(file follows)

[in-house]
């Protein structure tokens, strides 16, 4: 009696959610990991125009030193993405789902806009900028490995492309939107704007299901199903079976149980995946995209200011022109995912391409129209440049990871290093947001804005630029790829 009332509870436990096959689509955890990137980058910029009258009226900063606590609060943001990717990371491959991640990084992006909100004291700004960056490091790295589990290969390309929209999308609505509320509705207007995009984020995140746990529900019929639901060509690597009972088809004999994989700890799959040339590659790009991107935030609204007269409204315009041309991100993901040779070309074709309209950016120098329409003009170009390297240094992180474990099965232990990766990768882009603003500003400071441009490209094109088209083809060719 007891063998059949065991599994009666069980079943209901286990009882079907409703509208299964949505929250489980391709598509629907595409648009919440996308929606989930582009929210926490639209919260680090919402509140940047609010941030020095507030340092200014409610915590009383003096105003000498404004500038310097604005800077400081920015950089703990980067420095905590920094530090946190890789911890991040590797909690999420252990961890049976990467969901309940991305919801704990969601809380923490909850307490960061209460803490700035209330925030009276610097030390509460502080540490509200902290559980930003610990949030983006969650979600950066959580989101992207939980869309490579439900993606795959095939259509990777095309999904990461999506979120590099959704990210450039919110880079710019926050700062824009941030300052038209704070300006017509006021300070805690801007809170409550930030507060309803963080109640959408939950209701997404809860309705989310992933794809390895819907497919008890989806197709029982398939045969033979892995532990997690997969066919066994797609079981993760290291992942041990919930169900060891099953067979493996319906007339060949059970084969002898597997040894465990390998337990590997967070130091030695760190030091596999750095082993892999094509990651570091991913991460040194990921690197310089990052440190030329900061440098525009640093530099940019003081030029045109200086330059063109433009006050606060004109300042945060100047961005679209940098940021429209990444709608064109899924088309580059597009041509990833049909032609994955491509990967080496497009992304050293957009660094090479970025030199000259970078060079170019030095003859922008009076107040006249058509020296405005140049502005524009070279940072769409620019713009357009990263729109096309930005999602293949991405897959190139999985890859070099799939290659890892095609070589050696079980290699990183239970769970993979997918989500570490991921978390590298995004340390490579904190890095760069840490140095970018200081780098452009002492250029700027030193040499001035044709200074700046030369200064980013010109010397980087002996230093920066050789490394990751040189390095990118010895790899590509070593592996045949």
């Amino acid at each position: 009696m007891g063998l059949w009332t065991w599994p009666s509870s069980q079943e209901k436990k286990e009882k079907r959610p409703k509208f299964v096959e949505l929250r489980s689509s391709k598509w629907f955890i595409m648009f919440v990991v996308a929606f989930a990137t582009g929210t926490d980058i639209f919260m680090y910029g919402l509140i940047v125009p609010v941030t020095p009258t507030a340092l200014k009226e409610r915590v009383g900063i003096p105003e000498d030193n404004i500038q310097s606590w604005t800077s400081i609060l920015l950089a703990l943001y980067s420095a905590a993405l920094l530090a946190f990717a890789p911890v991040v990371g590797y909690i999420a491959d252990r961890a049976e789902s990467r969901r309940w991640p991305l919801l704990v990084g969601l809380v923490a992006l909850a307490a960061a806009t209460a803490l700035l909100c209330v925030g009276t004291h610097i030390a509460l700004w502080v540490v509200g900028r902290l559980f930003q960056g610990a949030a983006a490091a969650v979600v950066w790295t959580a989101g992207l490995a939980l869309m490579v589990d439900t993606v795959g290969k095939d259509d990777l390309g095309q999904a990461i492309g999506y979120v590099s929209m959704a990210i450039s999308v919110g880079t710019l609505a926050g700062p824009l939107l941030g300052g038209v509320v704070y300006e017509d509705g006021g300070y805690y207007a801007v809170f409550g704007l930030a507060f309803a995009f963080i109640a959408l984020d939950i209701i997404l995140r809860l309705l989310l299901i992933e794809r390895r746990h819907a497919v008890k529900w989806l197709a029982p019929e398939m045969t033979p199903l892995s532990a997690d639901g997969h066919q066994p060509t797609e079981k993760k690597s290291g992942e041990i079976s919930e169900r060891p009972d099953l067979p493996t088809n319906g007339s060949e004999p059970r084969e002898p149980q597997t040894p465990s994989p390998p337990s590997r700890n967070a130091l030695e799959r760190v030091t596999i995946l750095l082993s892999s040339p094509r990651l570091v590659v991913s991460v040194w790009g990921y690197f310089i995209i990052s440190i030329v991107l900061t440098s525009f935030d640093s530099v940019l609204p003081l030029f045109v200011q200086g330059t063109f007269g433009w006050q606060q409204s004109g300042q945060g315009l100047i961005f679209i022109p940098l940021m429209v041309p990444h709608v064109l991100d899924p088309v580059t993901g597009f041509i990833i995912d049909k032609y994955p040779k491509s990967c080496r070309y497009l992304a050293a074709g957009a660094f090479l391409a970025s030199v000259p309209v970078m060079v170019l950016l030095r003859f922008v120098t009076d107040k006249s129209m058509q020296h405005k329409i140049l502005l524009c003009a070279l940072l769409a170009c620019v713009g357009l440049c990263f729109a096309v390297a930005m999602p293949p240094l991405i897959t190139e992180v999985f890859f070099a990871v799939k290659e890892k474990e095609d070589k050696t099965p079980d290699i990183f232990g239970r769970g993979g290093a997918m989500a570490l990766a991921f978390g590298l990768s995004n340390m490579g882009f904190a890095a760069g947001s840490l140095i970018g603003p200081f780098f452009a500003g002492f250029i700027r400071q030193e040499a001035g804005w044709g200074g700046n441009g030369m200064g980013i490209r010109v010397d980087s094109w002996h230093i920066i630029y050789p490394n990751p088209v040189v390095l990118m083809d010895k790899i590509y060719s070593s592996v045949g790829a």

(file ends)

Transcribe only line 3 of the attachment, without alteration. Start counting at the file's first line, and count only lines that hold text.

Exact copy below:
């Amino acid at each position: 009696m007891g063998l059949w009332t065991w599994p009666s509870s069980q079943e209901k436990k286990e009882k079907r959610p409703k509208f299964v096959e949505l929250r489980s689509s391709k598509w629907f955890i595409m648009f919440v990991v996308a929606f989930a990137t582009g929210t926490d980058i639209f919260m680090y910029g919402l509140i940047v125009p609010v941030t020095p009258t507030a340092l200014k009226e409610r915590v009383g900063i003096p105003e000498d030193n404004i500038q310097s606590w604005t800077s400081i609060l920015l950089a703990l943001y980067s420095a905590a993405l920094l530090a946190f990717a890789p911890v991040v990371g590797y909690i999420a491959d252990r961890a049976e789902s990467r969901r309940w991640p991305l919801l704990v990084g969601l809380v923490a992006l909850a307490a960061a806009t209460a803490l700035l909100c209330v925030g009276t004291h610097i030390a509460l700004w502080v540490v509200g900028r902290l559980f930003q960056g610990a949030a983006a490091a969650v979600v950066w790295t959580a989101g992207l490995a939980l869309m490579v589990d439900t993606v795959g290969k095939d259509d990777l390309g095309q999904a990461i492309g999506y979120v590099s929209m959704a990210i450039s999308v919110g880079t710019l609505a926050g700062p824009l939107l941030g300052g038209v509320v704070y300006e017509d509705g006021g300070y805690y207007a801007v809170f409550g704007l930030a507060f309803a995009f963080i109640a959408l984020d939950i209701i997404l995140r809860l309705l989310l299901i992933e794809r390895r746990h819907a497919v008890k529900w989806l197709a029982p019929e398939m045969t033979p199903l892995s532990a997690d639901g997969h066919q066994p060509t797609e079981k993760k690597s290291g992942e041990i079976s919930e169900r060891p009972d099953l067979p493996t088809n319906g007339s060949e004999p059970r084969e002898p149980q597997t040894p465990s994989p390998p337990s590997r700890n967070a130091l030695e799959r760190v030091t596999i995946l750095l082993s892999s040339p094509r990651l570091v590659v991913s991460v040194w790009g990921y690197f310089i995209i990052s440190i030329v991107l900061t440098s525009f935030d640093s530099v940019l609204p003081l030029f045109v200011q200086g330059t063109f007269g433009w006050q606060q409204s004109g300042q945060g315009l100047i961005f679209i022109p940098l940021m429209v041309p990444h709608v064109l991100d899924p088309v580059t993901g597009f041509i990833i995912d049909k032609y994955p040779k491509s990967c080496r070309y497009l992304a050293a074709g957009a660094f090479l391409a970025s030199v000259p309209v970078m060079v170019l950016l030095r003859f922008v120098t009076d107040k006249s129209m058509q020296h405005k329409i140049l502005l524009c003009a070279l940072l769409a170009c620019v713009g357009l440049c990263f729109a096309v390297a930005m999602p293949p240094l991405i897959t190139e992180v999985f890859f070099a990871v799939k290659e890892k474990e095609d070589k050696t099965p079980d290699i990183f232990g239970r769970g993979g290093a997918m989500a570490l990766a991921f978390g590298l990768s995004n340390m490579g882009f904190a890095a760069g947001s840490l140095i970018g603003p200081f780098f452009a500003g002492f250029i700027r400071q030193e040499a001035g804005w044709g200074g700046n441009g030369m200064g980013i490209r010109v010397d980087s094109w002996h230093i920066i630029y050789p490394n990751p088209v040189v390095l990118m083809d010895k790899i590509y060719s070593s592996v045949g790829a």